I've never invested in a drug company or HMO, and I doubt I'll ever invest significantly in the healthcare industry. There are three reasons from that:
• Government involvement in healthcare, including Obamacare, has been remarkably favorable for the private sector. Most regulations have increased demand for healthcare without cutting down on the healthcare industry's profits, at least not comprehensively. There's no guarantee that future regulations will be so benign, and I would argue that the regulatory environment can only get worse from here.
• The healthcare industry makes more money by providing sub-standard care. As Guy Spier points out, HMOs make more money by denying people's requests. Similarly, drug companies maximizes profits from drugs that ameliorate illnesses but don't cure them. They make relatively little money by curing people. As Paul Ewald says:
"When it comes to pharmaceutical companies, it’s important to recognize that they are very good at some things and very bad at others. What they are good at is product promotion and marketing, and working in innovative ways when the resulting product can bring in lots of money. The problem is the products that make the most money are not necessarily the products that actually help people the most...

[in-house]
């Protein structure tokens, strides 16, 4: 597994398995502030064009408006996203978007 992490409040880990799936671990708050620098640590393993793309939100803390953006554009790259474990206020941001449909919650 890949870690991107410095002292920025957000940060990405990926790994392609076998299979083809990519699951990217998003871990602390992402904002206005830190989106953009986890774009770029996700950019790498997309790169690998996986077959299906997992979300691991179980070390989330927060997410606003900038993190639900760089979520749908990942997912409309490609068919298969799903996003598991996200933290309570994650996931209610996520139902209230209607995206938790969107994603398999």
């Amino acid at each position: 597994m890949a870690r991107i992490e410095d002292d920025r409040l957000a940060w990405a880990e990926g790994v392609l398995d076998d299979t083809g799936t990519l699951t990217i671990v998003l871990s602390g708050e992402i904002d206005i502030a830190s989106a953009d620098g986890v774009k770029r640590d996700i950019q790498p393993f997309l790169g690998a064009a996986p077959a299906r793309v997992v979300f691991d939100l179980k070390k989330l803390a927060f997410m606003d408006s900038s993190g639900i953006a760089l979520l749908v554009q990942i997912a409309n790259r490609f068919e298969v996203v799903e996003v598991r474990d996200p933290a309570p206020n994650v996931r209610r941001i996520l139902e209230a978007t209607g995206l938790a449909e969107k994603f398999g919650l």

If you think about it, there isn’t very much money to be made off a vaccine because a person uses it once or twice in his or her life and that’s it. Instead, think of the amount of money to be made off a statin when a person is going to take it every day of their life. There’s just not much motive for drug companies to invest in products that are cures or very good preventatives."
• Many people who invest in biotech stocks expect genomics research to revolutionize the treatment of diseases. I think this is wildly over-hyped. Our genes didn't evolve to hurt us. We hear a lot about genetic mutations causing breast cancer, but only 5-10% of breast cancer has a genetic basis. The role that genes play in other diseases is likely even smaller.